If an applicant disagrees with his reconsideration determination, he can appeal the decision and request a hearing. (19) Over 1,500 Administrative Law Judges (ALJs) hear more than 650,000 disability benefit cases each year. (20) ALJs review cases de novo, meaning they are not bound by initial and reconsideration decisions. (21) Claimants who disagree with their ALJ's decision can request review from the Appeals Council. An appeal from this level will bring the claim to federal district court. (22)

To create consistency among disability determinations, the Social Security Act defines "disability" as "the inability to engage in any substantial gainful activity by reason of any medically determinable physical or mental impairment" for over twelve months. (23) ALJs determine disability by reviewing the interaction of anatomy, physiology, and mental status with factors including education, work exposure, social setting, psychological predispositions, and job availability. (24)

ALJs will review the claimant's testimony, medical expert testimony, and medical records to render a decision. (25) During the hearing, the ALJ questions the claimant about his disability. (26) A common practice is for ALJs to question claimants about their ability to complete activities of daily living (ADLs), or activities "necessary for human survival," like eating and bathing, and other "mainstream activities," such as reading and walking. (27) ALJs frequently deny claimants disability benefits when they testify that they are capable of performing these tasks. (28)

ALJs are criticized for confusing ADLs with duties required to hold a job. (29) Dr. Frank Griffin, a health law scholar at the University Arkansas School of Law, (30) dubbed ADLs and similar tasks the "zombie factors" because Social Security's disability criterion can only be met by zombies--claimants must be capable of "living without food, without personal hygiene or a clean home, without significant movement/exercise, without [social] interaction ... and without other semblances of human life" for ALJs to classify them as disabled. (31) The zombie factors support an outdated view of the disabled: disabled people are too incapacitated to become a part of mainstream society. (32)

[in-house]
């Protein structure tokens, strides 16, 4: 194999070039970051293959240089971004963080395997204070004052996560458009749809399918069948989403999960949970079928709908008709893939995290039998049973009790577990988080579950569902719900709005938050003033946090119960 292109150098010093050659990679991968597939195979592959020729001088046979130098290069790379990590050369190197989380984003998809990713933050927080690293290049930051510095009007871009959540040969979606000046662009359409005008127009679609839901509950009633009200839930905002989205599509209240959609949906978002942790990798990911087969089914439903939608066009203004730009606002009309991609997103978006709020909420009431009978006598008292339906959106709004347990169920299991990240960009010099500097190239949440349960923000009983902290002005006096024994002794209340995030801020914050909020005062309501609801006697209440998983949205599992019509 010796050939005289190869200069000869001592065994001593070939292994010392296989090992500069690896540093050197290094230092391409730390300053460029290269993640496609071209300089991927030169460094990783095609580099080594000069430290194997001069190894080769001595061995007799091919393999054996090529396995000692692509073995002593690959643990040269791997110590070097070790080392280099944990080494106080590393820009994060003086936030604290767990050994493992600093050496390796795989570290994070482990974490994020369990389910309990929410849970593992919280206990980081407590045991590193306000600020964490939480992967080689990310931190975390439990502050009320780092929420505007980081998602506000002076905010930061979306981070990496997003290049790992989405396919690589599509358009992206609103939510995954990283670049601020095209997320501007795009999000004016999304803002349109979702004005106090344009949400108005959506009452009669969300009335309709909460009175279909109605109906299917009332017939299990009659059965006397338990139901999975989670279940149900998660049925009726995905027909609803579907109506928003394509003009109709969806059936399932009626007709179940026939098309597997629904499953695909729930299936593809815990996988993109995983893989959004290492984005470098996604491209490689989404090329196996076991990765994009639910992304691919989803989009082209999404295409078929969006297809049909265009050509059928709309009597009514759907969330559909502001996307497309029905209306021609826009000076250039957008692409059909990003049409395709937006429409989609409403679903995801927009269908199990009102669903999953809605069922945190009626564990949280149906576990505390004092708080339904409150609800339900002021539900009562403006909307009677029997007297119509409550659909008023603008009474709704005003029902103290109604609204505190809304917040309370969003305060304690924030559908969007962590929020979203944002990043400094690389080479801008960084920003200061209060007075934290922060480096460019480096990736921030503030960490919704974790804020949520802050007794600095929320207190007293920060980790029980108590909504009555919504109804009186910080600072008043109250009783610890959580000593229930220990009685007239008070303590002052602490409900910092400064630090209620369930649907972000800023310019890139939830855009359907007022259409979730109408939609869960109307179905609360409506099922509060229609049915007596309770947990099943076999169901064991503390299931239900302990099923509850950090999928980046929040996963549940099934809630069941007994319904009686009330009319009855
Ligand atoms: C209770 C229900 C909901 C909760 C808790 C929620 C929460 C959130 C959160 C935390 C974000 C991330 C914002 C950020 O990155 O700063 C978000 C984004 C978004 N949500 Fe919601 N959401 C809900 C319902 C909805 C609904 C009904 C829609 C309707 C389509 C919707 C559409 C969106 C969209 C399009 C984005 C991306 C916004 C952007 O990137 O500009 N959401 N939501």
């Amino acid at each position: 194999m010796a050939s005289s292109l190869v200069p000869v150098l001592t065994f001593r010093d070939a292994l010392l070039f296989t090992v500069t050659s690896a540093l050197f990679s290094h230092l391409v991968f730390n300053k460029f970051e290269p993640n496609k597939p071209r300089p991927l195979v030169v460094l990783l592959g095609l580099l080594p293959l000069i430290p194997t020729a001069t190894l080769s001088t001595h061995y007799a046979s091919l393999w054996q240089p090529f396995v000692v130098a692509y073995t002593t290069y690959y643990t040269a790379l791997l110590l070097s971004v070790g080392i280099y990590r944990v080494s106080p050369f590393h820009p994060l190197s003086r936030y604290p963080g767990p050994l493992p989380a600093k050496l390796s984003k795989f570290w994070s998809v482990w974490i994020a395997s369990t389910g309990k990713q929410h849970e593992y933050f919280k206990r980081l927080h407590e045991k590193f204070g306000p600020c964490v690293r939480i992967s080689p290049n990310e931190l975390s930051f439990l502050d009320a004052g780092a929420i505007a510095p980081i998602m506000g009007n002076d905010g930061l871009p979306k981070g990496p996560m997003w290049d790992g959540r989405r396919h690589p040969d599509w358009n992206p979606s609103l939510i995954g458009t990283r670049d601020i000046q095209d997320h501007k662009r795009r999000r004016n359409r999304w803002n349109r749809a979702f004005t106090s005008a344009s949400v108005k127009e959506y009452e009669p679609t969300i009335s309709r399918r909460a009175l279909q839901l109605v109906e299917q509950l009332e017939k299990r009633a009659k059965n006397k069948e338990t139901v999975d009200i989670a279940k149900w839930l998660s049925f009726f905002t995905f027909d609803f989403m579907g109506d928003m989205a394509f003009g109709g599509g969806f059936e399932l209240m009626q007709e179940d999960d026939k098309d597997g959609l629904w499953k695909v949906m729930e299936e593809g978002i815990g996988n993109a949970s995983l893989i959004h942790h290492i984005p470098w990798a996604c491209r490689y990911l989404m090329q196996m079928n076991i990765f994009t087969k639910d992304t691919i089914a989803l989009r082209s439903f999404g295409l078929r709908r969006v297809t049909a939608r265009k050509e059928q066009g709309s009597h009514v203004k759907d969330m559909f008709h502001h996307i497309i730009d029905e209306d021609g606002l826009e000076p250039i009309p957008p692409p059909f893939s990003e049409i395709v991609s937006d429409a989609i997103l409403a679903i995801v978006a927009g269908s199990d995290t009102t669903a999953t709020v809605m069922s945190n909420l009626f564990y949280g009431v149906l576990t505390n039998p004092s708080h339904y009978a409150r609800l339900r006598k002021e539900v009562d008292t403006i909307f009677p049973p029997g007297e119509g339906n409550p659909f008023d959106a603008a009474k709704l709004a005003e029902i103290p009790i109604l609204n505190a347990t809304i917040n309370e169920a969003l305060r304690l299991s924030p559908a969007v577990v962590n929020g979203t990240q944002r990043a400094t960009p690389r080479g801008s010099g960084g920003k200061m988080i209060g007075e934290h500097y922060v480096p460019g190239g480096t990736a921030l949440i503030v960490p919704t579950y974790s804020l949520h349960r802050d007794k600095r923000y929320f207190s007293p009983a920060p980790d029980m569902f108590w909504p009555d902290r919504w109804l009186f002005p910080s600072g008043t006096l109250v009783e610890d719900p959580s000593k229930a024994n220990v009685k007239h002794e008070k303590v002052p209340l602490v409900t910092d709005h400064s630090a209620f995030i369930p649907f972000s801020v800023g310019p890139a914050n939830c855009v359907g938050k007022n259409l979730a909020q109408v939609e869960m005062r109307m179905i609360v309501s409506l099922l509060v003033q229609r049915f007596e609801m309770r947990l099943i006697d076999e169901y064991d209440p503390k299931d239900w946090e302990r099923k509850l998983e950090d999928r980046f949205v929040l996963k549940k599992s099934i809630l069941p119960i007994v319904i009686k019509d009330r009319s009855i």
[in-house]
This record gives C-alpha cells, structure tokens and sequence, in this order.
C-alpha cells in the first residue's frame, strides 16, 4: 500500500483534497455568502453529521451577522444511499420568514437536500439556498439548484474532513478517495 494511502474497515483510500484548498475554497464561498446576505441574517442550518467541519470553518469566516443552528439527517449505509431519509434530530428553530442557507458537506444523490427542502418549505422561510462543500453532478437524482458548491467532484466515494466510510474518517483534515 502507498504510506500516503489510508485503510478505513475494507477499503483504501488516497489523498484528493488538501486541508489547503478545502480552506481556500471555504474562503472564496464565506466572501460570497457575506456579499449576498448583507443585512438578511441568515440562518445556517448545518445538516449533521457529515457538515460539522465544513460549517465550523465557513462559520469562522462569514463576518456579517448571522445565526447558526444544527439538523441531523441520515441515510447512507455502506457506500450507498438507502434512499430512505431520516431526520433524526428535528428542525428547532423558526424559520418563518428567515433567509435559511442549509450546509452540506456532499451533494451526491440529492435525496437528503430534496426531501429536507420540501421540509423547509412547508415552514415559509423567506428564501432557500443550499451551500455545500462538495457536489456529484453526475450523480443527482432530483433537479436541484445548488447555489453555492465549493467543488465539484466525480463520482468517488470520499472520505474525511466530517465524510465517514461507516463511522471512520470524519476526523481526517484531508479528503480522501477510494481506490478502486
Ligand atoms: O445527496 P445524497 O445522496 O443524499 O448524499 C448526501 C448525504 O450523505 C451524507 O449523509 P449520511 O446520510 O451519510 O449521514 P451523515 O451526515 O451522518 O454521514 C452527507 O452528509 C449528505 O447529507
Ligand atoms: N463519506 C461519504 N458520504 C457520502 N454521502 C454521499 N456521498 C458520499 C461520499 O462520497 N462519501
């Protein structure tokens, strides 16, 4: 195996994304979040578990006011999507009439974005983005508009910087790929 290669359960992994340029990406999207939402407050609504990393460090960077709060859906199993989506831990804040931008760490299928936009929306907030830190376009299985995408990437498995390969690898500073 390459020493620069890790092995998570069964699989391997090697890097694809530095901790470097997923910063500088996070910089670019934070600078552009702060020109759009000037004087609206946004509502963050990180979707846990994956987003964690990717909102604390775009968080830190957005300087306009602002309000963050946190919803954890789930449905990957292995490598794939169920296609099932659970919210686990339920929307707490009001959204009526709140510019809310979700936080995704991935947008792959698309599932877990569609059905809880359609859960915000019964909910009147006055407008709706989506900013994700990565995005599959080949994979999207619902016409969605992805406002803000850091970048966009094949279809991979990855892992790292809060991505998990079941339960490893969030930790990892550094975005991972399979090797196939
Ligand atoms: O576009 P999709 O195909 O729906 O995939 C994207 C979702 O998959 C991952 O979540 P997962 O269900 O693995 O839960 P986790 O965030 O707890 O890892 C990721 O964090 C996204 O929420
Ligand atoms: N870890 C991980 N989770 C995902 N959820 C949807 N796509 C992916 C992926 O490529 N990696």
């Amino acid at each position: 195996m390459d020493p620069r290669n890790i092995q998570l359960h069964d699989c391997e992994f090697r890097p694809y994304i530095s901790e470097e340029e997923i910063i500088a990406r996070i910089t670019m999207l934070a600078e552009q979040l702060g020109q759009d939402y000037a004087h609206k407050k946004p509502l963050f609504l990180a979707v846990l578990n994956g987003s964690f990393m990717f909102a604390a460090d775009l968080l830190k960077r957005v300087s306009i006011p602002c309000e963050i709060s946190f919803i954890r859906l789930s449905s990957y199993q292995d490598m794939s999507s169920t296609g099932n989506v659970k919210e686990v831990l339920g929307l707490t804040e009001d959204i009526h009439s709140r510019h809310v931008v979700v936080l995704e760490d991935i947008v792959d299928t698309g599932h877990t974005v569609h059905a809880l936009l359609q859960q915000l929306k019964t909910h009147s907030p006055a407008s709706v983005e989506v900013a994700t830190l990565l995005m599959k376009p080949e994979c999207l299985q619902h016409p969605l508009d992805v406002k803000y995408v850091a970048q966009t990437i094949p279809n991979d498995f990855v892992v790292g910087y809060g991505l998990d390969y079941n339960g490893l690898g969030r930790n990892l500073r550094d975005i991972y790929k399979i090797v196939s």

Medical impairments are distinctly difficult conditions to prove disability from. (33) Mental disorders are often subject to biases due to our limited understanding of the conditions. (34) Some professionals don't believe in mental illness: mental disorders are not illnesses, so mental conditions do not qualify as disabilities. (35) They reason that not every form of "suffering" is an illness. (36) Others take the antiquated view that the invisibility of mental disease " mitigate [s] the impact of [the] disability," so mental illnesses are not as serious as physical conditions. (37) Mental illnesses are oftentimes "invisible" (38) because many sufferers can accomplish their ADLs, despite their impairments complicating the tasks. (39) Some mental illnesses are notoriously cyclical, so the ability to perform ADLs at one moment is not always indicative of the ability to perform at another. (40)

These conflicting beliefs and understandings cause ALJs to deny many who are deserving of assistance. (41) The zombie factors allow ALJs to ignore the complexities of mental illness and abandon disadvantaged applicants. Part I of this Comment details the federal courts' inconsistent responses to ALJs' use of the zombie factors and common criticisms of their application. Part II explains how ALJs manipulate the zombie factors to render unfavorable determinations for mentally ill claimants. Part III suggests alternative methods for review of mental impairments at the AL.J level.


    Social Security will find a claimant "disabled," and thus qualified for benefits, if the claimant is unable to engage in "substantial gainful activity" due to a mental or physical impairment that has persisted for at least twelve months. (42) Regulations urge decisionmakers to refrain from considering ADLs or other similar tasks, like "taking care of [oneself], household tasks, hobbies, therapy, school attendance, club activities, [and] social programs," as instances of "substantial gainful activity." (43)

    Despite these regulations, district and circuit courts are faced with appealed decisions after ALJs find their claimants capable of ADLs and deny them disability benefits. Some courts will affirm the decision of the ALJ and support the denial because of the claimant's capabilities. Others differentiate ADLs from the ability to work a full-time job and refrain from using ADLs as evidence of non-disability. The zombie factors have been criticized for their failure to distinguish between employability and survivability, creating different standards for different disability types, promoting implicit disability bias, and ignoring significant differences between the home and work environments.

    1. District and Circuit Courts' Inconsistent Reactions to Using Zombie Factors as Tools to Assess Disability

      Courts inconsistently respond to AL.Js' employment of ADLs and other zombie factors to deny claimants disability benefits. There are many courts that use zombie...